Time to denationalise the software monopolies
From utility to commodity
Analysis As PR stunts go, Sun Microsystems' Blackbox trailer park computing launch this autumn wasn't bad. Sun pumped up some rather dull AMD Sun servers by unveiling a black, spray-painted, branded shipping container that could be crammed with Sun storage and server devices.
Sun director of web technologies Tim Bray summed up the spirit of the event, saying it wasn't about the identifiable market, but the concept: "I'm glad we built it, because it is just totally drop-dead fucking cool." While people debated where you'd use such a device – the corporate car park or an oil delta - the trick worked and everyone from bloggers to trade publications and the national press covered trailer park computing.
For Sun, it was the epitome of chief executive Jonathan Schwartz's dream for utility computing. The definition of utility is questionable, but utilities are - generally - boring things that are invisible to the end-user and become available to the consumer at the flip of a switch.
Utility computing is Silicon Valley's latest uber trend. Beneath the talk of software as a service (SaaS), Linux on 32-bit servers, and infrastructure management is a belief that powerful and productive systems can be delivered, and charged, as if they are electricity or the telephone service.
While SaaS and Linux are certainly changing the landscape, they are the latest manifestation of a trend that has been snaking its way through computing for years: to make IT a more standardided, repeatable and a more controllable process.
Utility, though, was realised at an infrastructure level years ago, with the rollout of PC and server software and middleware. That means modern-day, utility based computing is already here. The goal now is liberating that infrastructure from the control of the few who built it for the benefit of business users, by turning it into a genuine commodity that is open to competition on pricing and supplier choice.
As with the denationalisation of electricity and telephone monopolies in Europe and the US, though, the transition to commodity faces an uphill battle that will see incumbents try to crush the start-ups using politics and economies of scale.
Business is a rich killing ground for utility and commodity computing. They bring consistency, predictability and choice to products and pricing, and end single vendor lock in.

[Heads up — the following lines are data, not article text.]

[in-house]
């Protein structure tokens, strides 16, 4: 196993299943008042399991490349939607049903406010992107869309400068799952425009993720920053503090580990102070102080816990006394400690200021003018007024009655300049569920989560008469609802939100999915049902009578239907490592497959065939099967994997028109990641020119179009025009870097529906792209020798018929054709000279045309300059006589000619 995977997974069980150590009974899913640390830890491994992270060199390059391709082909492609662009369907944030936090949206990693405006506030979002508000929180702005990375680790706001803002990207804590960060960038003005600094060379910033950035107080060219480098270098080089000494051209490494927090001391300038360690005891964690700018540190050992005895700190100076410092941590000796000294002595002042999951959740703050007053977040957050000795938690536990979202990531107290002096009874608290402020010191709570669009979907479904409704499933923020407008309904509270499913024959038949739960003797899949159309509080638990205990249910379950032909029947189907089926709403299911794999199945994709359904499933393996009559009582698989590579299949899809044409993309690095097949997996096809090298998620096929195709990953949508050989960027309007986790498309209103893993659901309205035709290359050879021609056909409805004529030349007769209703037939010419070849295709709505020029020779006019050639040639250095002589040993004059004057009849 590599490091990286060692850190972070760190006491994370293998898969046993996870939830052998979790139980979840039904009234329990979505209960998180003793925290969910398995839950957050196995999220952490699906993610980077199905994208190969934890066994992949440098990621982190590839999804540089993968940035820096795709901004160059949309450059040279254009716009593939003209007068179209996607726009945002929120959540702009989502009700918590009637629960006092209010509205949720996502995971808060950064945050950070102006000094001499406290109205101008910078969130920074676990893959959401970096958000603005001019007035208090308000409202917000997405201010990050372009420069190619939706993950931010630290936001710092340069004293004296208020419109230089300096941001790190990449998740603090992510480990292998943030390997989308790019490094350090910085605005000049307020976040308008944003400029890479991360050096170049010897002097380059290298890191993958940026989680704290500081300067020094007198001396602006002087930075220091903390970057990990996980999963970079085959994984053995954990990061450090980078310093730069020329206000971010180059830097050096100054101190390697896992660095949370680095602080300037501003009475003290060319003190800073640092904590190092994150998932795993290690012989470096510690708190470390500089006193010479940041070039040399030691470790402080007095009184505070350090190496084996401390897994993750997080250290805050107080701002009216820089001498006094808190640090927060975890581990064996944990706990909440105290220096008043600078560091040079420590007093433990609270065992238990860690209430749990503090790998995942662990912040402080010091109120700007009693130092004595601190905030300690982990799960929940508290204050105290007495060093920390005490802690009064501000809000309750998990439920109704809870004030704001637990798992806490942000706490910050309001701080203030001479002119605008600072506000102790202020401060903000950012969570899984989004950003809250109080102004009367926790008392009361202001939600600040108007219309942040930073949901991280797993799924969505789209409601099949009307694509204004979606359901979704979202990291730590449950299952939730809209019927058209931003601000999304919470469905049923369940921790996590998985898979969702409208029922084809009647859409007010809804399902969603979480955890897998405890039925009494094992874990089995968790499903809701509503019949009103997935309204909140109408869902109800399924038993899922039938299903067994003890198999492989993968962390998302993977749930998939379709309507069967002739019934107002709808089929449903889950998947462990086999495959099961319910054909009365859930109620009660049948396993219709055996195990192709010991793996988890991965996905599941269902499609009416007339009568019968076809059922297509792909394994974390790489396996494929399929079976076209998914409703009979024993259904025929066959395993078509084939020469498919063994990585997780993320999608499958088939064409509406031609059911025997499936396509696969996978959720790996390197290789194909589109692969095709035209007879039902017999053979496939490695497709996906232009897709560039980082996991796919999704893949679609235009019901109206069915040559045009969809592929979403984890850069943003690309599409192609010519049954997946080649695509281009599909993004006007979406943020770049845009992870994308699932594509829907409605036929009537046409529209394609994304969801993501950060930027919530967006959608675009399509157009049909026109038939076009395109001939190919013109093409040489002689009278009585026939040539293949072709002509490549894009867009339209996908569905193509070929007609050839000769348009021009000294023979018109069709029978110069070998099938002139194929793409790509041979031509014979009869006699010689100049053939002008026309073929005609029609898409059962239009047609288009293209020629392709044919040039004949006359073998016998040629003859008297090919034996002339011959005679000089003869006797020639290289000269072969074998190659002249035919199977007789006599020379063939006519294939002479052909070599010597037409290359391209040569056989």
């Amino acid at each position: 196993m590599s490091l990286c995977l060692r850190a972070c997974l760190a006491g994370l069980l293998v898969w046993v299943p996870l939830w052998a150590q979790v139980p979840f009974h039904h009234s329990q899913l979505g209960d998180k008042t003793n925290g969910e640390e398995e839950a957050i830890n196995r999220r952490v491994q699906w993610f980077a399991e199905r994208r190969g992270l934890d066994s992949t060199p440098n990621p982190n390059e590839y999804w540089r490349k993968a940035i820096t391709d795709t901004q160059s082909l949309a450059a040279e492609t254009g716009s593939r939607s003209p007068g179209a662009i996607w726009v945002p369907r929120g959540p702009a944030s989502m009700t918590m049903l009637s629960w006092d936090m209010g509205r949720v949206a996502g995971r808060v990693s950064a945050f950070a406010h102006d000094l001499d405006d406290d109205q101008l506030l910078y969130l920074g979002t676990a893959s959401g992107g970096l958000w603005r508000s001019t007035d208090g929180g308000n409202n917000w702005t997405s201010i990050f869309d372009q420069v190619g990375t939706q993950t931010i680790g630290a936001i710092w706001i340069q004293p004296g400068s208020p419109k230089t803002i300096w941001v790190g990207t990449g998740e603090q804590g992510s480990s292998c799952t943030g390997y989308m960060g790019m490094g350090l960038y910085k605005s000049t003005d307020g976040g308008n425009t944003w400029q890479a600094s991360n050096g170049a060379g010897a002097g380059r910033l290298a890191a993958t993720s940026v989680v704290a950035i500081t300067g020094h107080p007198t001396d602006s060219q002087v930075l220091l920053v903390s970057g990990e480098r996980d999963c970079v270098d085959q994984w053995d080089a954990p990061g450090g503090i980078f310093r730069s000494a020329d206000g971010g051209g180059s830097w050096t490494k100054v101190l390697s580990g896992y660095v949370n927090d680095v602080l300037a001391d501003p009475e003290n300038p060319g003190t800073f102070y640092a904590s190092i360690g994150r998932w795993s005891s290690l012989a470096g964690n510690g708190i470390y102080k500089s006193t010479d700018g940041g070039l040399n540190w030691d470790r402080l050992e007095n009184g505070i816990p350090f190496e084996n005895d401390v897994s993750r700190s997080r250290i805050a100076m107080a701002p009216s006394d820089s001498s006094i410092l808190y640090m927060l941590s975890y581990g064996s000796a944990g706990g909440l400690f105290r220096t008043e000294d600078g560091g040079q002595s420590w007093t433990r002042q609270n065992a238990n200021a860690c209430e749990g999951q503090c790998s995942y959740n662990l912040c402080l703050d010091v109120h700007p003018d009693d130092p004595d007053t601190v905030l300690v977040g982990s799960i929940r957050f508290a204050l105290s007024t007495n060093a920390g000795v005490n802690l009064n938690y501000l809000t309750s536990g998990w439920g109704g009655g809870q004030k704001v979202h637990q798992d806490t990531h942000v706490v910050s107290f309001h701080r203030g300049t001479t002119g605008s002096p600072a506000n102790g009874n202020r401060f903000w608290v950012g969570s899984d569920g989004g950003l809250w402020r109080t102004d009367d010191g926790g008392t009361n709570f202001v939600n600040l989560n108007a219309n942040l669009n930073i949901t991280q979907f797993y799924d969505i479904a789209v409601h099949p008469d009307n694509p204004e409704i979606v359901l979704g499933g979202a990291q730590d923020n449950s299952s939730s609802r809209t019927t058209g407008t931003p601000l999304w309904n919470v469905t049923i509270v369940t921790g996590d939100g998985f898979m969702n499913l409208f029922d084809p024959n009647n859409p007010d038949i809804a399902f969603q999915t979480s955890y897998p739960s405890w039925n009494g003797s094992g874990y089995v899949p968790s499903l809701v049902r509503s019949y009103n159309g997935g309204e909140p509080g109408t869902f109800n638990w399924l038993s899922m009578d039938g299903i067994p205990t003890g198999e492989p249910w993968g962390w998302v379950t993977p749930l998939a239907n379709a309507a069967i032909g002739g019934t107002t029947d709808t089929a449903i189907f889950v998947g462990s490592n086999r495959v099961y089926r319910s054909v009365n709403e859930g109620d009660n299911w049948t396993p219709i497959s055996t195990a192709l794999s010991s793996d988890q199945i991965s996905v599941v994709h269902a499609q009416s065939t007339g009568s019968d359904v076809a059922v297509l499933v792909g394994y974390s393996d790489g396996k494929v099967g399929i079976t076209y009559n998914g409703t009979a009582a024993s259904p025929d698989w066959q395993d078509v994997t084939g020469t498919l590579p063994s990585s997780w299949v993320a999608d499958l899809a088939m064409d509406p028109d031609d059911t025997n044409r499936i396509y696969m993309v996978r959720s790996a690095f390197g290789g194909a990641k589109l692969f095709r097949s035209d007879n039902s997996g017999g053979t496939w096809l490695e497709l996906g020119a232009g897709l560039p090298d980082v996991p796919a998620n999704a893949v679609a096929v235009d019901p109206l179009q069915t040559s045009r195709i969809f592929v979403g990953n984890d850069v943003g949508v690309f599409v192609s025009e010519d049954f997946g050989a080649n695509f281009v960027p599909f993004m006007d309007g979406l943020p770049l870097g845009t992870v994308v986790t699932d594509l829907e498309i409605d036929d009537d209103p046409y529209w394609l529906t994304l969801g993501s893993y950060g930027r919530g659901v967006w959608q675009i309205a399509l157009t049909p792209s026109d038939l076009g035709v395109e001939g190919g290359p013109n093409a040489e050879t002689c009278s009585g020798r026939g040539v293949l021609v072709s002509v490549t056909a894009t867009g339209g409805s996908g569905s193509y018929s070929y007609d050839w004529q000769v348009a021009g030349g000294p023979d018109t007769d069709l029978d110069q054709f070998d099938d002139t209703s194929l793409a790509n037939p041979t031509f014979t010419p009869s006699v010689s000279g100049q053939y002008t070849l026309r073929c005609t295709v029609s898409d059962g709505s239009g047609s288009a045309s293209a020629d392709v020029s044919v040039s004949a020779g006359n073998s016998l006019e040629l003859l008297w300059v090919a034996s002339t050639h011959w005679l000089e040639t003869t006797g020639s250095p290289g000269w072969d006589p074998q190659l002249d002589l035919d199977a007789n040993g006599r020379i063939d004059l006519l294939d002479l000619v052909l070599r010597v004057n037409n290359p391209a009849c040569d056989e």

The market certainly needs it. Big vendors have built their business selling software licenses and hardware that customers don't really need and can't really use. It was irony, indeed, when Microsoft chief executive Steve Ballmer joked with delegates at a Microsoft conference he didn't – or couldn't - use all the features in the Siebel customer relationship management (CRM) software that Microsoft uses.
Talk about coals to Newcastle. Siebel with other CRM vendors got a bad name during the 1990s for being difficult to install and use, and for stuffing software licenses down the customers' throats. The birth of Salesforce.com can be traced back to this dark time. Microsoft, meanwhile, is renowned for confusing and confounding users using a matrix of server, client, client access, and volume licenses.
Companies like Microsoft laid the foundation of today's computing infrastructure by providing software on desktops and servers that performs an important role but that is, ultimately, easy to overlook and boring to the outside observer. It's only when this software is not around that it becomes interesting because you miss it, like power or the phone going down.
Take Office. Word, Excel, PowerPoint and Outlook automated what humans did with paper, pen and the telephone. Most users employ Office literally for the basics – to write word documents, make spreadsheets, and send emails - that's why upgrades are so slow. Office is a functioning utility. It also runs on 90 per cent of the world's PCs, meaning it's achieved the level of presence demanded to be considered a genuine utility.
Middleware can also be considered a utility. It covers a set of products that – like electricity and the phone line – are invisible to the end-user but keep things ticking and are missed when they are gone. Middleware sits in the infrastructure layer of large organisations' IT performing important - but mundane and repeatable - processes like serving up data, forwarding traffic, and policing user access.